Sustainable Land Management in Sri Lanka

World Soil Day Celebration in Welimada (2)

World Soil Day was celebrated in Sri Lanka and the main program was held on 06 December in Welimada in the Badulla district. The program was organised by the Ministry of Mahaweli Development and Environment, Department of Agriculture (DoA) and Rehabilitation of Degraded Agricultural Land Project (RDALP) of the World Food and Agriculture Organisation (FAO).

Soil degradation reduces food production capacity

Dr.Ajantha De Silva

Director of the Natural Resource Management Centre of the DoA
Delivering welcome speech Dr.Ajantha De Silva  said that since soil pollution is a major challenge in Sri Lanka this year World Soil Day theme is timely important to Sri Lanka.
“Sri Lanka is a small country and therefore the land extent available for agriculture is limited. It is further decreasing with the increasing population posing two major challenges; decreasing arable lands and food production capacity and increasing demand for food”, he said.

RDALP a combined approach for SLM


Project Manager, RDALP,
Project Manager, RDALP, NimalGunasena explained RDALP objectives and various programs and activities carried out by the project to promote Sustainable Land Management (SLM). RDALP has four major objectives;
•    Strengthening policy, regulatory and institutional frameworks for SLM
•    Implementation of the identified land restoration technologies in the Kandy, Badulla and NuwaraEliya districts
•    Support to developand implementinnovative funding systems to promote SLM
•    Knowledge management, awareness raising and dissemination of SLM best practices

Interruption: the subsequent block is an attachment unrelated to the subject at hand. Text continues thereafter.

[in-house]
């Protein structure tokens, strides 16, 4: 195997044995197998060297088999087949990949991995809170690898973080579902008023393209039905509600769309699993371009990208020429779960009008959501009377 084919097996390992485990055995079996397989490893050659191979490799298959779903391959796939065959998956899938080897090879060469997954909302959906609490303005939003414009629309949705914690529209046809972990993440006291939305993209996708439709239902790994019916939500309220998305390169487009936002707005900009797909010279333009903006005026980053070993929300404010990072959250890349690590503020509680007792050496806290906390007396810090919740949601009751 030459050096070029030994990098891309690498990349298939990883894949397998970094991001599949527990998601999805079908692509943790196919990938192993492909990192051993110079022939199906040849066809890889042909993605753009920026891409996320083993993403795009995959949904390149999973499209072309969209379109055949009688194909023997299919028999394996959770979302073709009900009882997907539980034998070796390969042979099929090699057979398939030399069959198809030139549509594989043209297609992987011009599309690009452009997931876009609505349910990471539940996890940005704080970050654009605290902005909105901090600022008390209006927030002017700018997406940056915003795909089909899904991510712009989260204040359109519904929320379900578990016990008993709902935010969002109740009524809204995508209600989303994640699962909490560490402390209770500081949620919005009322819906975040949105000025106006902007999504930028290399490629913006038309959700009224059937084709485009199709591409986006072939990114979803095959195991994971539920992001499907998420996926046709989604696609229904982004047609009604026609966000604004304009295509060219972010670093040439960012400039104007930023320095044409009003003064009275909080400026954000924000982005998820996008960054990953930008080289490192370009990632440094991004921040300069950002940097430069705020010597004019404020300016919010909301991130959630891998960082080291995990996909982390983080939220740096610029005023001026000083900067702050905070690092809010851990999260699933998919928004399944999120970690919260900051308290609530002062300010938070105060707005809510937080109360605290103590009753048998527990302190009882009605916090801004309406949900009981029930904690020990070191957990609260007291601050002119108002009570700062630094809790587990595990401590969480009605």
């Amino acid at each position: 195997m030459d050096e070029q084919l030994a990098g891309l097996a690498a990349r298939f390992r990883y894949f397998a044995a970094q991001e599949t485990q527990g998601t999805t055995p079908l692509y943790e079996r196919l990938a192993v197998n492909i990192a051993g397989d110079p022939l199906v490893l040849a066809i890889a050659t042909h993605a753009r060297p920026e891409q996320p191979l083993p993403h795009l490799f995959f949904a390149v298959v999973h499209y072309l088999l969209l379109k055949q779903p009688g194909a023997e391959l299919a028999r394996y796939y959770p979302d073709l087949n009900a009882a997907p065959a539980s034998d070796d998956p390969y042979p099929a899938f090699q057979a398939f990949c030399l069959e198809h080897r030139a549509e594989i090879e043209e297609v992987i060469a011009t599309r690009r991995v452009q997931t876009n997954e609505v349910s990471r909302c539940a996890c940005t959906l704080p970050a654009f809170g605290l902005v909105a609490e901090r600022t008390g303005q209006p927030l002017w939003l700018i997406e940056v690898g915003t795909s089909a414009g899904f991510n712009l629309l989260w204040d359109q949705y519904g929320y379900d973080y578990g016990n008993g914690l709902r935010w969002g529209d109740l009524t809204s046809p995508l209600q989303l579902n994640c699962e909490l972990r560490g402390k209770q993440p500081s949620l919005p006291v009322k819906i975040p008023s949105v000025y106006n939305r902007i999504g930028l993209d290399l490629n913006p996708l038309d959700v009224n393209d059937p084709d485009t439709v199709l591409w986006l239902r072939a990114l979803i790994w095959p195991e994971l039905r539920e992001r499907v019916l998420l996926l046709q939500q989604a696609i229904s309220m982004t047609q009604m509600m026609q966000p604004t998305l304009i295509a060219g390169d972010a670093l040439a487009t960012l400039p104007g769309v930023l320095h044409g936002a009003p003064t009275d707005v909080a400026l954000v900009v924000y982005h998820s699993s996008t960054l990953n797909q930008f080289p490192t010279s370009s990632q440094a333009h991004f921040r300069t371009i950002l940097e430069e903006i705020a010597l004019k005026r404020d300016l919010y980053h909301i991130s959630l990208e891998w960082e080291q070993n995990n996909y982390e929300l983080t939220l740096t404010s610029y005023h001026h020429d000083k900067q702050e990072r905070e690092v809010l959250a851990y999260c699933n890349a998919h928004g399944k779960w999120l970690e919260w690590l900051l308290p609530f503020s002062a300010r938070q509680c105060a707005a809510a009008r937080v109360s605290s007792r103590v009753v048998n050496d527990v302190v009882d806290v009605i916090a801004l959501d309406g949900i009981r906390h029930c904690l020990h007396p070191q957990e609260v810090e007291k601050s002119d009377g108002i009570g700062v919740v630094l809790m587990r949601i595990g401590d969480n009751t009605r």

Our objectives in SLM are beyond soil conservation and we broadly consider about conservation of whole ecosystem;
We have a combined approach in the implementation of the project in the national and provincial levels and have engaged with all the relevant government organistions such as DoA, Agrarian Service Department, Tea Smallholdings Authority, Provincial Councils, district secretariats and divisional secretariats, Department of Land Use Planning (DLUSP), he said.
RDALP provides financial support, knowledge, technologies and site specific consultation for the farmers to implement SLM best practices in their lands. Provide knowledge, experience and best practices of SLM to the officers of the partner organisation is another aspect of the project.
RDALP develops demonstration models for SLM in all three districts to scale up education and training in SLM. The project is implemented in selected micro watersheds or GN divisions. Coordination is done under two mechanisms; district committees under the District Secretaries and Divisional Committees under Divisional Secretaries. Renovation plans of the degraded lands are prepared with community participation using data provides by DLUSP. Apply SLM best practices in home gardens, tea smallholdings, introduce best suit crop to the land to minimise soil degradation, soil testing and land specific fertilizer recommendation and promote compost production and usage are some of the RDALP’s SLM initiatives, Gunaseana said.